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Heymatt:

In today's world we have an atomic clock in Ft. Collins, Colorado, that keeps time within 14 millionths of a second of the earth's rotation, and we have clocks and watches that receive a radio signal from the atomic clock. So how, back in 1850, did people know in California that their clocks were three hours behind New York, or did they really care? Did some old fart banker just say my watch has the right time and everyone believed him?

-- Stutz, San Diego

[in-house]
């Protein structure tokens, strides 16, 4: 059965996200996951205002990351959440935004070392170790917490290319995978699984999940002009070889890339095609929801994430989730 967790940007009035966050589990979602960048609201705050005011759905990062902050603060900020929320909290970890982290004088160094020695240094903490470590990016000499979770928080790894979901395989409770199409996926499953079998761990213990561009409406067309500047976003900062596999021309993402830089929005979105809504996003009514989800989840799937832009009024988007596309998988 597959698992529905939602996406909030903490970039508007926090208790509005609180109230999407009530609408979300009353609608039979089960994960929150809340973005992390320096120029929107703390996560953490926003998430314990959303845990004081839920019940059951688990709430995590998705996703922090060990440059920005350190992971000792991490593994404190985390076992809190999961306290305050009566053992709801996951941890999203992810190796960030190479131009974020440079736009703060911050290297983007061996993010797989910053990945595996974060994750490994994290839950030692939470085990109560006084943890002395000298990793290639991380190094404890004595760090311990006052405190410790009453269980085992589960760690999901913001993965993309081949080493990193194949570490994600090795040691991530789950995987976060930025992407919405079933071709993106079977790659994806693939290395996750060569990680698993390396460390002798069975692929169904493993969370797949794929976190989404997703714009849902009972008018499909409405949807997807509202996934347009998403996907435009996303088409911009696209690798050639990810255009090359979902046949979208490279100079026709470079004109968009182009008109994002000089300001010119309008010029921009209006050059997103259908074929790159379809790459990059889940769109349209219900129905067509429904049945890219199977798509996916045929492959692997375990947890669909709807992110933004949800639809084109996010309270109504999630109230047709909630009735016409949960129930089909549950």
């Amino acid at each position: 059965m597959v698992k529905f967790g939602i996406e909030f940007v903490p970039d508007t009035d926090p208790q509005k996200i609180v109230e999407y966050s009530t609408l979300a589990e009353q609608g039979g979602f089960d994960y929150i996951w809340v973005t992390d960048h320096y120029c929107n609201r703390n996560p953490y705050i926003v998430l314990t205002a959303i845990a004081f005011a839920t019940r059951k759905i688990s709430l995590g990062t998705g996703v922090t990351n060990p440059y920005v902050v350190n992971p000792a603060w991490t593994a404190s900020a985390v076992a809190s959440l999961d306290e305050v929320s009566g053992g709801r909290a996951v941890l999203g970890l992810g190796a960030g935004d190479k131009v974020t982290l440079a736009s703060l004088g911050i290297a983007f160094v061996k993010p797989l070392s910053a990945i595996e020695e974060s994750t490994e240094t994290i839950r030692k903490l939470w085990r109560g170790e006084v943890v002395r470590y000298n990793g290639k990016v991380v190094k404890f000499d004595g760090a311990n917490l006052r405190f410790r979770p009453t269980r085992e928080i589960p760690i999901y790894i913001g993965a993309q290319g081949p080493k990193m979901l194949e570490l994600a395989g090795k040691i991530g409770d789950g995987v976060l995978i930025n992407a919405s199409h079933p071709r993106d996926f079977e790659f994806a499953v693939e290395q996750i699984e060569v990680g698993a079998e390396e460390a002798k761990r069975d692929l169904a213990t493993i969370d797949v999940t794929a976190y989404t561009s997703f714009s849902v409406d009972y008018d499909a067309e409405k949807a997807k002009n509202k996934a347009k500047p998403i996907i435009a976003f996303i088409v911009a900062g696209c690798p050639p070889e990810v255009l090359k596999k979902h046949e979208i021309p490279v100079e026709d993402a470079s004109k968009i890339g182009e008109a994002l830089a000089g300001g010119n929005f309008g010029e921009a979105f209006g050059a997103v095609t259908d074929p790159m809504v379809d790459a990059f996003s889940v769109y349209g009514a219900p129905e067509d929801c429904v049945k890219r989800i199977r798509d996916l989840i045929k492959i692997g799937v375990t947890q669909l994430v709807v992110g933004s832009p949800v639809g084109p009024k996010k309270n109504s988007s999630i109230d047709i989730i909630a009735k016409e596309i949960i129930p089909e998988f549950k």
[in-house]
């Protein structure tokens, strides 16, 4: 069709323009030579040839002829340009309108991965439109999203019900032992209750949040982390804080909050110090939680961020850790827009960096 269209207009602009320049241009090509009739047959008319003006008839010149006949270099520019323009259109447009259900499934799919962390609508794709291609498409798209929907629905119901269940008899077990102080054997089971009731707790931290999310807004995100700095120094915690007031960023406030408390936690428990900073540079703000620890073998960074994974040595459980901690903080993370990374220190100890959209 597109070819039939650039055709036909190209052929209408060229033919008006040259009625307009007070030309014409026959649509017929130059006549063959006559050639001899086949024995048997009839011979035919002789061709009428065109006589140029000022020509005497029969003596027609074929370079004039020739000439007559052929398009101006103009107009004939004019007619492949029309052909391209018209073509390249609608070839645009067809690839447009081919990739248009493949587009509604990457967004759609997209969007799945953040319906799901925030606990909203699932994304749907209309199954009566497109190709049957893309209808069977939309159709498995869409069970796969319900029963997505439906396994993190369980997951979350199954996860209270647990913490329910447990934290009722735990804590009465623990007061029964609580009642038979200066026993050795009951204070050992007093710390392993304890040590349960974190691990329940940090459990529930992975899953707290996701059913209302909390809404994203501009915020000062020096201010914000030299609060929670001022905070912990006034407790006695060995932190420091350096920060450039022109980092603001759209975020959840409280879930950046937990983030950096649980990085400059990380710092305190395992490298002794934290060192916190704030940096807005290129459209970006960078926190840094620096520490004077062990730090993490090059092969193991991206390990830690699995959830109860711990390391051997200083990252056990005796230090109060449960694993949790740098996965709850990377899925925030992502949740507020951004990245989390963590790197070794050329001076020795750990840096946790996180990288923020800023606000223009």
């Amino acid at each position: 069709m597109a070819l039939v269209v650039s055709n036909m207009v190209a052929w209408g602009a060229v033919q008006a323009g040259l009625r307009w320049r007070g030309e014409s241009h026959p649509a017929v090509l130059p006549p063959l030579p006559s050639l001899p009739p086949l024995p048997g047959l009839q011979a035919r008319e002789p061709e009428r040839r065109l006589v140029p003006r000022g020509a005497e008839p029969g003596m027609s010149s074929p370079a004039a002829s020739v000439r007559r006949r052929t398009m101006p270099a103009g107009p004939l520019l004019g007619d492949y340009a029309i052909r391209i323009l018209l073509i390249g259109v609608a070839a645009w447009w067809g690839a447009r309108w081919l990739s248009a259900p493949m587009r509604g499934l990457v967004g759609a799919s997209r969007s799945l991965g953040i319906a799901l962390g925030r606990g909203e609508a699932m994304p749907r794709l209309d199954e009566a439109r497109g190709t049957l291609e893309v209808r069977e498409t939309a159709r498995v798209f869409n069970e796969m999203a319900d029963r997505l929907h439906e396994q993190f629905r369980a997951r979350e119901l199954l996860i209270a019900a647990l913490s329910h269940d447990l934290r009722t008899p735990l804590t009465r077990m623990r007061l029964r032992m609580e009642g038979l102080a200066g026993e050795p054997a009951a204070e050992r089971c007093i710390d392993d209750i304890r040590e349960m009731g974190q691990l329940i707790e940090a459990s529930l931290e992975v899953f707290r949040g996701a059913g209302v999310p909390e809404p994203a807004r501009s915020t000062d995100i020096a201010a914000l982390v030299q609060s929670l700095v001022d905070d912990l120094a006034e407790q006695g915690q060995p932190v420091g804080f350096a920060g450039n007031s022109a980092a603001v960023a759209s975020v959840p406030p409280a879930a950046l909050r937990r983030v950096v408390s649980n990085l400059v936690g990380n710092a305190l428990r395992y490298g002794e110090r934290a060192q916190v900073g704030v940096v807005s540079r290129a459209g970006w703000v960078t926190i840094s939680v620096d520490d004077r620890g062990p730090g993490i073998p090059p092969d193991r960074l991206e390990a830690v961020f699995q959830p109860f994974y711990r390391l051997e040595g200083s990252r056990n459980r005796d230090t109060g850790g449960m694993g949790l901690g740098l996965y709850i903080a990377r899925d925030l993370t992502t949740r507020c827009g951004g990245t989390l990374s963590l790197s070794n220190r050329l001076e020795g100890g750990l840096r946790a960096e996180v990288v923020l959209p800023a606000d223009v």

If the old fart banker also owned a railroad, then maybe yeah. For the average walking-around citizen in the mid-1800s, local time (based on the position of the sun, basically), was all that mattered. Precise time didn't drive people's lives the way it does today. The factory whistle blew, you went to work. The church bell rang, you went to services. Who cares what people 100 miles away were doing? The only group that started to get all balled up by the free-form time system was railroaders, especially when the smaller, local rails became linked into larger, longer systems. One small company in the 1860s solved the problem by declaring the station clock in the company's home city the standard for all their schedules. Employees had to coordinate their watches by that clock every day. But that still left the nationwide system pretty fragmented. A railroad passenger riding from the northeast to the southwest coasts would have to reset his watch 20 times. In the early 1880s, a brain trust of railroaders got together and invented what we now call Standard Time and divided the country into time zones. The rest of us whined and complained, but you see how much good it did us.

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